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Uptown Girl 

Chef Lauren Parlin's food bridges Lake Champlain

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What goes on in a chef’s mind as she works the harried, sweaty line? Some may just be keeping their heads above water, reciting the recipe at hand. Others may be contemplating a cold beer at shift’s end. Lauren Parlin hears another refrain: “‘Mom! Mom. Mom!’” the 52-year-old chef says, mimicking the demands of a hungry child — or three, like her now-grown brood.

At her seasonal restaurant, the Uptown, in tiny Hague, N.Y., Parlin serves tourists who come to the Lake George area as if they were members of her own extended family. She and her husband, Ken, live upstairs from the dining room. Like much of their clientele, they return to New York City in the fall. And, until this summer, they only served prix-fixe meals. “I do family style,” Parlin says, “because that’s what I’m comfortable with.”

When Parlin started the Uptown as a summertime project in 2006, she was not a professional chef, but she thought serving breakfast and lunch would be a fun activity to share with her family. Later that year, back home in the city, she earned a degree from the French Culinary Institute. When she returned to Hague with stronger kitchen skills, Parlin realized the town, composed mostly of summer homes, lacked the morning traffic to justify her original business model. So the Uptown became a dinner-only affair.

When you turn from shimmering Lake George to Graphite Mountain Road, Hague’s tiny downtown reveals itself. There’s little more than a post office, a couple of churches and the Uptown. Next door is another eatery, the Hague Firehouse Restaurant. The only parking lots belong to the churches. The town is so small, most people just walk wherever they’re going.

The camp-style scene inside the Uptown is still casual, but the large plates, priced for sharing, are anything but. And, as Parlin says, it’s not just about the food. “The food should be a component of the experience, but for me it’s not the whole experience,” she says. “It’s not elBulli [famous Catalonian restaurant, now closed] or something, where you drive hours for the food, and that’s it. I want people to come in and feel like I’m in a little town in the Adirondacks and an old renovated building, and the food is part of it.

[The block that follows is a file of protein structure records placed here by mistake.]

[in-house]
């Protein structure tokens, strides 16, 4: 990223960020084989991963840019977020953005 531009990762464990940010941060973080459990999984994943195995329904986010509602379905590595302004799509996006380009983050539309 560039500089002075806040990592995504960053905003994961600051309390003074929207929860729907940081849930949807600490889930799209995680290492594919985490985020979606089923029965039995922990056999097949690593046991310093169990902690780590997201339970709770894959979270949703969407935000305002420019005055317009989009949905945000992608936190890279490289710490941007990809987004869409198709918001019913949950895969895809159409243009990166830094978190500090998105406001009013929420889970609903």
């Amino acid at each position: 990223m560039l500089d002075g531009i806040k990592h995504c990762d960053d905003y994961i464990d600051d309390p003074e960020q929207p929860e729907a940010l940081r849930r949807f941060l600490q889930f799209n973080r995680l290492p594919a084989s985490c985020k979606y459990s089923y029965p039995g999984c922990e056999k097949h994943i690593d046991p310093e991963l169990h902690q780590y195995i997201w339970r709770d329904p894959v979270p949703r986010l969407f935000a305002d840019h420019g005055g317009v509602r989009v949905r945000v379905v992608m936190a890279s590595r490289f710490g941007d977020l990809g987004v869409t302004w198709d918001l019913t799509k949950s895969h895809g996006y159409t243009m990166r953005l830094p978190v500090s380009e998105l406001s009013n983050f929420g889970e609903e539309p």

The Parlins certainly put noteworthy effort into the building. A general store circa the 1880s, it later became a rooming house for graphite miners. When the Parlins bought the house, it contained a taxidermy business in the space that is now the dark, wood-paneled dining room. Today the elegant feel, with piles of freshly washed, colorful towels in the bathroom and soft bandanas for napkins, brings to mind Martha Stewart. “I have a strong aesthetic need,” says Parlin, shrugging off compliments.

Whether they sit at the bar or a table, visitors to this comfortable, upscale home can start their meal by choosing from a carefully selected wine list and a bar menu that includes local goat meatballs. Soon, some of the goat meat may come from kids that Parlin herself is fostering for Sweet Spring Farm in Argyle, N.Y. “I love raising goats. They’re such sweet, easy animals and, really, I think goat meat is great,” says Parlin, who uses the farm’s goat cheese, too.

Some diners may skip the snacks and get right to appetizers. When Seven Days visited the Uptown on a recent Saturday, all starters were $14 and big enough for two. Tuna tartare woke up the palate with lemon, shallots and a sharp purée of garlic. A pile of enormous mustard seeds rested on one corner of the round of diced meat. Spread on a cracker with the tuna, the zippy mustard popped like caviar. Instead of a garnish of mere parsley, Parlin employed parsley flowers. They tasted the same but gave the dish a ladylike, visual edge.

One of the two available entrées that night was roasted Misty Knoll Farms chicken for two or three people. It sounded simple, but what arrived at the table looked more like an ultramodern building in Dubai than a crispy, dead bird. The animal had been butchered into basic pieces and then layered with strips of raw carrot, herbs and celery leaves. The celery worked like an herb itself, lending a brightening note not unlike cilantro. The floppy but crisp carrot slices carried a surge of fresh mint. As for the chicken itself, each piece, including the breast, was tender and juicy inside. Outside, the salty skin was so thick and crisp, it reminded me of pork cracklings.